Tell Zara: Stop Profiting From Uyghur Forced Labour

Zara CEO, Óscar Pérez Marcote

Thumbnail_zara__forcedlabourfashion_by_yettesu

Help Free Uyghurs From Forced Labour in China

People belonging to ethnic, cultural, and religious groups in northwestern China, including Uyghurs, Kazakhs, Kyrgyz, and Hui, are currently the target of the largest organized detention of an ethno-religious minority the world has seen since World War II. Since 2017, over one million have been detained.

Detainees are made to work under constant surveillance, with assigned minders and no freedom to leave. Their forced labour contributes to the production of goods for numerous multinationals.

Countless Western companies are also profiting from this system of forced labour in their supply chains. Over 20 percent of the global apparel industry’s cotton supply is grown in the Uyghur Region, the source of 84 percent of China’s output.

Spanish-based retailer Zara, like almost all companies, claims to prohibit forced labour in its supply chains, yet offers no credible explanation as to how it can do this considering its links to a region where all goods are likely to be tainted by forced labour. By continuing to operate in and maintaining links to the region, fashion brands like these are complicit in what many have widely recognized as crimes against humanity.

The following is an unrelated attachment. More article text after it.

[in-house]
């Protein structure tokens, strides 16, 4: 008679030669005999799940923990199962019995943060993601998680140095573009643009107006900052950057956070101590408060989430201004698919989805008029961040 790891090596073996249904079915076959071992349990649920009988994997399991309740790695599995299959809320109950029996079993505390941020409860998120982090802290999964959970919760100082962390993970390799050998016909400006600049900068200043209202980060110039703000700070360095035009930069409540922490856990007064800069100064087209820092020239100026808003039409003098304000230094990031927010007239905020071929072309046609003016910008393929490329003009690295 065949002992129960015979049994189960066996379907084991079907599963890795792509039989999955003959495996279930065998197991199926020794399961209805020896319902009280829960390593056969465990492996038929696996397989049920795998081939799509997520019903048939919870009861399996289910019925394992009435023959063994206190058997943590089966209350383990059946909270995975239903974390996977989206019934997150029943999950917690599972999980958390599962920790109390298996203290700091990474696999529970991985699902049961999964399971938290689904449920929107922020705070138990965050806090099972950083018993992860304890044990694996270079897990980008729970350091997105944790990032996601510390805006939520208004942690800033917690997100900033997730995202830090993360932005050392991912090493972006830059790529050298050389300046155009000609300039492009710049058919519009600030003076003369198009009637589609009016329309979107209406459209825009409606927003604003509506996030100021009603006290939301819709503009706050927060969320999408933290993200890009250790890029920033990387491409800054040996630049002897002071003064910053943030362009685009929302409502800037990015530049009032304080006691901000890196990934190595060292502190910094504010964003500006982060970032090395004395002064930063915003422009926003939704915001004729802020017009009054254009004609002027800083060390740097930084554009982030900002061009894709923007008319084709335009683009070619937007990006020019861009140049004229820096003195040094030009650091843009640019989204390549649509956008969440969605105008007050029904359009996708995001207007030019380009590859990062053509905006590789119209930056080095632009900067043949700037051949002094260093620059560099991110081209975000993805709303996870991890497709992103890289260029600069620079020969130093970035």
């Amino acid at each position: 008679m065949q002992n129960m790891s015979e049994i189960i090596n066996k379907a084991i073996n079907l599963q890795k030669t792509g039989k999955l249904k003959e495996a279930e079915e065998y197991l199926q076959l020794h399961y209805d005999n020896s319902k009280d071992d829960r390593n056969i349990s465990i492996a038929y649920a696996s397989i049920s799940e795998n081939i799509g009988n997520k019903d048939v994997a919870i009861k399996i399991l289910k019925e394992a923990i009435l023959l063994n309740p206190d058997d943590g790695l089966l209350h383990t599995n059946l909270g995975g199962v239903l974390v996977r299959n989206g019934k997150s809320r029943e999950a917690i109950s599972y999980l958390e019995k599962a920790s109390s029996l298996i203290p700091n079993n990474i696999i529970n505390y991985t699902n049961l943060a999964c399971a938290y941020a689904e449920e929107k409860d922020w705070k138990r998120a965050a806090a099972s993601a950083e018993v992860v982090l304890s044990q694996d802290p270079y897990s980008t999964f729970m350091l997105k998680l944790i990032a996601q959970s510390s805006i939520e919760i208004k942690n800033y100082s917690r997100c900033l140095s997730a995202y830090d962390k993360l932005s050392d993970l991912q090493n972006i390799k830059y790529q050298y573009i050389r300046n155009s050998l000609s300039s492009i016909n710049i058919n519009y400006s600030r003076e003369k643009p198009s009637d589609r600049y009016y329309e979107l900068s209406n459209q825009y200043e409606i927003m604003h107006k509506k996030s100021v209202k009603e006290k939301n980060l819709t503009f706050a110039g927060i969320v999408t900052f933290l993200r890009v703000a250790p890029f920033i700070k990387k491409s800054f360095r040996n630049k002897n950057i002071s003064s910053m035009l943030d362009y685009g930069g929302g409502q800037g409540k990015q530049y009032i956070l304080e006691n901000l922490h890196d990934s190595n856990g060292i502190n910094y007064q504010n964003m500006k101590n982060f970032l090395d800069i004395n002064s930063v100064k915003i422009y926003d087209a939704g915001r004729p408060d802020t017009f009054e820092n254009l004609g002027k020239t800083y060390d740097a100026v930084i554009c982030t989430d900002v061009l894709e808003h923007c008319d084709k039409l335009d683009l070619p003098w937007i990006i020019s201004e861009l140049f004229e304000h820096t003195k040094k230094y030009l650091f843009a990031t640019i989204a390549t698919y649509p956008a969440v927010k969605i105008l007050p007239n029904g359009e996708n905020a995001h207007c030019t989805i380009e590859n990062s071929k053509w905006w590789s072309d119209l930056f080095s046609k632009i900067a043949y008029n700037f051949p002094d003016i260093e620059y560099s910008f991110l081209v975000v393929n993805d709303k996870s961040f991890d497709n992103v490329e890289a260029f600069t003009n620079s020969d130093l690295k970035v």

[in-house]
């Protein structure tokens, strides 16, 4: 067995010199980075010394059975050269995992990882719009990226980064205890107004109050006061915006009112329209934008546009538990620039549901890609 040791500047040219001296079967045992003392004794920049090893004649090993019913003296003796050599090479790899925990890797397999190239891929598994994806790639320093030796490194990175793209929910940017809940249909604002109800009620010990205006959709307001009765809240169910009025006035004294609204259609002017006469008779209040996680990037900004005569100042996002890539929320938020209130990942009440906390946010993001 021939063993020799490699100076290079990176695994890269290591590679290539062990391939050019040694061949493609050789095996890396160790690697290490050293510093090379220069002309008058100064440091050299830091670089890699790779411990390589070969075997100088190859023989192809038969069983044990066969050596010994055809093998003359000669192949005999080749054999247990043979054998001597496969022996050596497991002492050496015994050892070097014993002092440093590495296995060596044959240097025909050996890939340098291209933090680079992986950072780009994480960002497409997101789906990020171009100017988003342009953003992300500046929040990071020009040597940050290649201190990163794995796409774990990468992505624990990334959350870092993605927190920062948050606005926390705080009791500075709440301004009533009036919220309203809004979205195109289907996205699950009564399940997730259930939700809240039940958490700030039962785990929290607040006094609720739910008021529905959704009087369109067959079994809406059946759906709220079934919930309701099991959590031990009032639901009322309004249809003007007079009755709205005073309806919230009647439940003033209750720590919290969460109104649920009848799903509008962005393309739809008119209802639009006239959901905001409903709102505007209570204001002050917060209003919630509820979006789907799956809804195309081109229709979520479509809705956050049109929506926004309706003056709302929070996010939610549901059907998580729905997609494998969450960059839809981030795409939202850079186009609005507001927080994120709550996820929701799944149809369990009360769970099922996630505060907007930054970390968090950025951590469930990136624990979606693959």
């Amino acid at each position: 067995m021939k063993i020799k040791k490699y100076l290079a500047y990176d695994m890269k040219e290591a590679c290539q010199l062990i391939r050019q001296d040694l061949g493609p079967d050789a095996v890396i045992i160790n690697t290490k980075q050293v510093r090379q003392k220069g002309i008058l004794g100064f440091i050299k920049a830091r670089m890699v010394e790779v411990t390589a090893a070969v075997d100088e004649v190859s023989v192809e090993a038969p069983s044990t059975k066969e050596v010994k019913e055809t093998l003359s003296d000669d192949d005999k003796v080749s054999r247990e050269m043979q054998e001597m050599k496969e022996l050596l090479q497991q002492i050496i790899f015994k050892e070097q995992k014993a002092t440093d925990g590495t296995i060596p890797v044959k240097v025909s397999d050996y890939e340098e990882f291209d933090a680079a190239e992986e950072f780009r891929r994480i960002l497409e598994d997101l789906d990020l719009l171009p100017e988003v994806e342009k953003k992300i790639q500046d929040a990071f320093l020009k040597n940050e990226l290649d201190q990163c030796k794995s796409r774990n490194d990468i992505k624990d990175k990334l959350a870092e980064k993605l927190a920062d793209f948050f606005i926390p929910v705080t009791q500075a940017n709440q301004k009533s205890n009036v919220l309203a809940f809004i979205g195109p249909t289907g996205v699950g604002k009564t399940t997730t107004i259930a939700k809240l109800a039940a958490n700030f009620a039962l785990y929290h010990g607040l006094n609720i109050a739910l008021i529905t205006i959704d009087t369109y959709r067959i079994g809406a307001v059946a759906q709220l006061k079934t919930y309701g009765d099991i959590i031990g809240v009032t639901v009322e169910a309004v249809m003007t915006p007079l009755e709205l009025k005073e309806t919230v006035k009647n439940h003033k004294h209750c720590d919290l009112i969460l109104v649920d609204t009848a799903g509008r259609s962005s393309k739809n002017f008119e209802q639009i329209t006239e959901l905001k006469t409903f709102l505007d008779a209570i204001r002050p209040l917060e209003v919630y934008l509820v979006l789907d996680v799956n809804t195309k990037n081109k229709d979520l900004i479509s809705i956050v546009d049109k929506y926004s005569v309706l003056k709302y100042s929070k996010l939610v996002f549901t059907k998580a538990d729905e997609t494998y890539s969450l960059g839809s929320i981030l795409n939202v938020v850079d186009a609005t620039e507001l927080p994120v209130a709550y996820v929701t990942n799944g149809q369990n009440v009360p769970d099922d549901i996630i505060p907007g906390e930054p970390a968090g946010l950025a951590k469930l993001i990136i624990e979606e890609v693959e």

For More Information

"Eight things you can do to help Uyghurs in a time of genocide," Uyghur Human Rights Project

End #ForcedLabourFashion Now - campaign website

Petition by
Simon Billenness
Washington, District of Columbia
Sponsored by
Additional Sponsors

To: Zara CEO, Óscar Pérez Marcote
From: [Your Name]

I demand that Zara end its complicity in Uyghur forced labour.

Zara’s parent company, Inditex, claims to have a “a zero-tolerance approach towards forced labour of any kind.” But independent research shows that Inditex maintains relationships with Huafu Fashion and Luthai Textile, two major textile companies that are complicit in China’s state-sponsored system of forced labour, targeting Uyghurs and other Turkic and Muslim people. Moreover, with forced labour being widespread in the Uyghur Region, which accounts for 20% of the world’s cotton, there is an enormous risk that the cotton used to sew shirts and dresses for Zara are made with Uyghur forced labour.

We are tired of hearing Zara’s empty words. Zara needs to take real action and prioritize the lives and dignity of the Uyghur people over their own profits. The only way to ensure that Zara is not complicit in Uyghur forced labour is by committing to each of the steps of the Brand Commitment to Exit the Uyghur Region.

Please write back and tell me what actions Zara will take to ensure that none of its clothes are connected to Uyghur forced labour in China.